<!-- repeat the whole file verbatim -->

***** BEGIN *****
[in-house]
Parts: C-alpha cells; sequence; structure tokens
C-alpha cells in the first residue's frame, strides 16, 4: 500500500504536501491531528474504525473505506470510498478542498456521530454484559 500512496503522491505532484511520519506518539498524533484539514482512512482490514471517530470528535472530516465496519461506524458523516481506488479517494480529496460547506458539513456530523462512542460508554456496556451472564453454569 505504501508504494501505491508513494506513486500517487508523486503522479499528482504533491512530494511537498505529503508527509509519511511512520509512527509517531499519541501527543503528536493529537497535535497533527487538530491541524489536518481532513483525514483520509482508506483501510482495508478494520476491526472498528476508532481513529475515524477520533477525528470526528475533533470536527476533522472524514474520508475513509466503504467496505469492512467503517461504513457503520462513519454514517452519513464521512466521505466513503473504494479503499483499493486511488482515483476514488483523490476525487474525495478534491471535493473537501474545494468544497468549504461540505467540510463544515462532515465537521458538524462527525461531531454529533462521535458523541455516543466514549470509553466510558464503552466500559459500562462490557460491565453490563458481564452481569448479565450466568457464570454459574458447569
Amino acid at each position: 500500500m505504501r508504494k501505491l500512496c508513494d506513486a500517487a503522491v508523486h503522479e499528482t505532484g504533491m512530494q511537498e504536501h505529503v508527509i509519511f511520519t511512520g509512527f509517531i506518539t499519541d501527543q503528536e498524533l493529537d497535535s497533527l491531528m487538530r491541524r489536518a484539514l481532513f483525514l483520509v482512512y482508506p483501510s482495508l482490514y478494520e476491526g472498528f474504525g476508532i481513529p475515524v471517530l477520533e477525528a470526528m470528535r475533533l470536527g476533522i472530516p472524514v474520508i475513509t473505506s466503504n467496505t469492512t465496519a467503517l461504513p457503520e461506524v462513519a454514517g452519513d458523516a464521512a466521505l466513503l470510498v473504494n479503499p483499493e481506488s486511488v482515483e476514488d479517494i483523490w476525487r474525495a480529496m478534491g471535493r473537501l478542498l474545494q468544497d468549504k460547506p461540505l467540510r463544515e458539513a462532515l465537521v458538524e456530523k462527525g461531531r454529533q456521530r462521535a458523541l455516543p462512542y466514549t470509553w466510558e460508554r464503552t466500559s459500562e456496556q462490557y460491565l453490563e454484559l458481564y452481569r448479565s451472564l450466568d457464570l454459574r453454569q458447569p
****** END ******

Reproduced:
[in-house]
Parts: C-alpha cells; sequence; structure tokens
C-alpha cells in the first residue's frame, strides 16, 4: 500500500504536501491531528474504525473505506470510498478542498456521530454484559 500512496503522491505532484511520519506518539498524533484539514482512512482490514471517530470528535472530516465496519461506524458523516481506488479517494480529496460547506458539513456530523462512542460508554456496556451472564453454569 505504501508504494501505491508513494506513486500517487508523486503522479499528482504533491512530494511537498505529503508527509509519511511512520509512527509517531499519541501527543503528536493529537497535535497533527487538530491541524489536518481532513483525514483520509482508506483501510482495508478494520476491526472498528476508532481513529475515524477520533477525528470526528475533533470536527476533522472524514474520508475513509466503504467496505469492512467503517461504513457503520462513519454514517452519513464521512466521505466513503473504494479503499483499493486511488482515483476514488483523490476525487474525495478534491471535493473537501474545494468544497468549504461540505467540510463544515462532515465537521458538524462527525461531531454529533462521535458523541455516543466514549470509553466510558464503552466500559459500562462490557460491565453490563458481564452481569448479565450466568457464570454459574458447569
Amino acid at each position: 500500500m505504501r508504494k501505491l500512496c508513494d506513486a500517487a503522491v508523486h503522479e499528482t505532484g504533491m512530494q511537498e504536501h505529503v508527509i509519511f511520519t511512520g509512527f509517531i506518539t499519541d501527543q503528536e498524533l493529537d497535535s497533527l491531528m487538530r491541524r489536518a484539514l481532513f483525514l483520509v482512512y482508506p483501510s482495508l482490514y478494520e476491526g472498528f474504525g476508532i481513529p475515524v471517530l477520533e477525528a470526528m470528535r475533533l470536527g476533522i472530516p472524514v474520508i475513509t473505506s466503504n467496505t469492512t465496519a467503517l461504513p457503520e461506524v462513519a454514517g452519513d458523516a464521512a466521505l466513503l470510498v473504494n479503499p483499493e481506488s486511488v482515483e476514488d479517494i483523490w476525487r474525495a480529496m478534491g471535493r473537501l478542498l474545494q468544497d468549504k460547506p461540505l467540510r463544515e458539513a462532515l465537521v458538524e456530523k462527525g461531531r454529533q456521530r462521535a458523541l455516543p462512542y466514549t470509553w466510558e460508554r464503552t466500559s459500562e456496556q462490557y460491565l453490563e454484559l458481564y452481569r448479565s451472564l450466568d457464570l454459574r453454569q458447569p